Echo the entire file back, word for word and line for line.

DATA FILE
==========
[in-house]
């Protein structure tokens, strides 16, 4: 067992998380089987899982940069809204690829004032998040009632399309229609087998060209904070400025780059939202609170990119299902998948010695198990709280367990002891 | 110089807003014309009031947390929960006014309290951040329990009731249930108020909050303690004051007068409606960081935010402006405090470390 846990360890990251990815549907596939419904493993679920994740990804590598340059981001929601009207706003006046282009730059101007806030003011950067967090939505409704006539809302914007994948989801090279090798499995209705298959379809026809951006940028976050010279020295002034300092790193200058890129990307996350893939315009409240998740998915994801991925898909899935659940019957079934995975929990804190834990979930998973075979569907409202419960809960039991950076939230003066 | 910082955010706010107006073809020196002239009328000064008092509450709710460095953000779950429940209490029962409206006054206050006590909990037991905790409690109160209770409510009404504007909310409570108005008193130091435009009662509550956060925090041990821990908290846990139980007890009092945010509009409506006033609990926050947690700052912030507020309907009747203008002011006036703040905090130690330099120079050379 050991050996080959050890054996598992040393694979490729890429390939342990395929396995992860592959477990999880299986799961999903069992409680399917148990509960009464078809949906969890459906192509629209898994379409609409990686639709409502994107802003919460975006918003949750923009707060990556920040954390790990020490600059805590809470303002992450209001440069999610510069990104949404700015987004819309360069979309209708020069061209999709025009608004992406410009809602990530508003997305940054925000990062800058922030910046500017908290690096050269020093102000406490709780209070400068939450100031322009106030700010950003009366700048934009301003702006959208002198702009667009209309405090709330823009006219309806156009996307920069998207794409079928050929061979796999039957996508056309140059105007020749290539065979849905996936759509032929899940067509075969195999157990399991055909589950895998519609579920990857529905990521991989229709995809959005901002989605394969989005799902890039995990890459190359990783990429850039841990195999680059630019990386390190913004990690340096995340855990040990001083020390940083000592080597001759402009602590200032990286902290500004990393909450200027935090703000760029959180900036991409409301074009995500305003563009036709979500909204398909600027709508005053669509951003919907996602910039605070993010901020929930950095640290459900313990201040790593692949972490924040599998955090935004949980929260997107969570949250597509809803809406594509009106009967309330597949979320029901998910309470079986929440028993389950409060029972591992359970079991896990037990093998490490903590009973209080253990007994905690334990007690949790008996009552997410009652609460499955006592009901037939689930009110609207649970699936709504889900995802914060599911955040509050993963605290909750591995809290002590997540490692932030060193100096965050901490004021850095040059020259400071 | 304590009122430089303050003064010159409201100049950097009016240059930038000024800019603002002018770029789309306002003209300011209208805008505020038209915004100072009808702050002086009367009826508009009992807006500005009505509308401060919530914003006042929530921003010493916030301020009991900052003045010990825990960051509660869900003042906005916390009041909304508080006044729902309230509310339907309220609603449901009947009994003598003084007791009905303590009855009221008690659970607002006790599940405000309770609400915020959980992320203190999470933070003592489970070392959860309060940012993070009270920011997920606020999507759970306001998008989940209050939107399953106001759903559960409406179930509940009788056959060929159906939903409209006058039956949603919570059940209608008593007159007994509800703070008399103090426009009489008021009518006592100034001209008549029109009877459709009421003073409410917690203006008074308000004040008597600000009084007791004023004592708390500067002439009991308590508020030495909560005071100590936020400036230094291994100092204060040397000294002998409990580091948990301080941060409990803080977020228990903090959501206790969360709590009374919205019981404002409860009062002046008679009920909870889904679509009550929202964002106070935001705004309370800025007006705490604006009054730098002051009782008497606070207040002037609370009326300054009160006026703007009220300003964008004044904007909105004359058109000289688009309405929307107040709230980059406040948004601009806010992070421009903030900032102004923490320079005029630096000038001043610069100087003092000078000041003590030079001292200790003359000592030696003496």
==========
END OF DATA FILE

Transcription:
[in-house]
């Protein structure tokens, strides 16, 4: 067992998380089987899982940069809204690829004032998040009632399309229609087998060209904070400025780059939202609170990119299902998948010695198990709280367990002891 | 110089807003014309009031947390929960006014309290951040329990009731249930108020909050303690004051007068409606960081935010402006405090470390 846990360890990251990815549907596939419904493993679920994740990804590598340059981001929601009207706003006046282009730059101007806030003011950067967090939505409704006539809302914007994948989801090279090798499995209705298959379809026809951006940028976050010279020295002034300092790193200058890129990307996350893939315009409240998740998915994801991925898909899935659940019957079934995975929990804190834990979930998973075979569907409202419960809960039991950076939230003066 | 910082955010706010107006073809020196002239009328000064008092509450709710460095953000779950429940209490029962409206006054206050006590909990037991905790409690109160209770409510009404504007909310409570108005008193130091435009009662509550956060925090041990821990908290846990139980007890009092945010509009409506006033609990926050947690700052912030507020309907009747203008002011006036703040905090130690330099120079050379 050991050996080959050890054996598992040393694979490729890429390939342990395929396995992860592959477990999880299986799961999903069992409680399917148990509960009464078809949906969890459906192509629209898994379409609409990686639709409502994107802003919460975006918003949750923009707060990556920040954390790990020490600059805590809470303002992450209001440069999610510069990104949404700015987004819309360069979309209708020069061209999709025009608004992406410009809602990530508003997305940054925000990062800058922030910046500017908290690096050269020093102000406490709780209070400068939450100031322009106030700010950003009366700048934009301003702006959208002198702009667009209309405090709330823009006219309806156009996307920069998207794409079928050929061979796999039957996508056309140059105007020749290539065979849905996936759509032929899940067509075969195999157990399991055909589950895998519609579920990857529905990521991989229709995809959005901002989605394969989005799902890039995990890459190359990783990429850039841990195999680059630019990386390190913004990690340096995340855990040990001083020390940083000592080597001759402009602590200032990286902290500004990393909450200027935090703000760029959180900036991409409301074009995500305003563009036709979500909204398909600027709508005053669509951003919907996602910039605070993010901020929930950095640290459900313990201040790593692949972490924040599998955090935004949980929260997107969570949250597509809803809406594509009106009967309330597949979320029901998910309470079986929440028993389950409060029972591992359970079991896990037990093998490490903590009973209080253990007994905690334990007690949790008996009552997410009652609460499955006592009901037939689930009110609207649970699936709504889900995802914060599911955040509050993963605290909750591995809290002590997540490692932030060193100096965050901490004021850095040059020259400071 | 304590009122430089303050003064010159409201100049950097009016240059930038000024800019603002002018770029789309306002003209300011209208805008505020038209915004100072009808702050002086009367009826508009009992807006500005009505509308401060919530914003006042929530921003010493916030301020009991900052003045010990825990960051509660869900003042906005916390009041909304508080006044729902309230509310339907309220609603449901009947009994003598003084007791009905303590009855009221008690659970607002006790599940405000309770609400915020959980992320203190999470933070003592489970070392959860309060940012993070009270920011997920606020999507759970306001998008989940209050939107399953106001759903559960409406179930509940009788056959060929159906939903409209006058039956949603919570059940209608008593007159007994509800703070008399103090426009009489008021009518006592100034001209008549029109009877459709009421003073409410917690203006008074308000004040008597600000009084007791004023004592708390500067002439009991308590508020030495909560005071100590936020400036230094291994100092204060040397000294002998409990580091948990301080941060409990803080977020228990903090959501206790969360709590009374919205019981404002409860009062002046008679009920909870889904679509009550929202964002106070935001705004309370800025007006705490604006009054730098002051009782008497606070207040002037609370009326300054009160006026703007009220300003964008004044904007909105004359058109000289688009309405929307107040709230980059406040948004601009806010992070421009903030900032102004923490320079005029630096000038001043610069100087003092000078000041003590030079001292200790003359000592030696003496």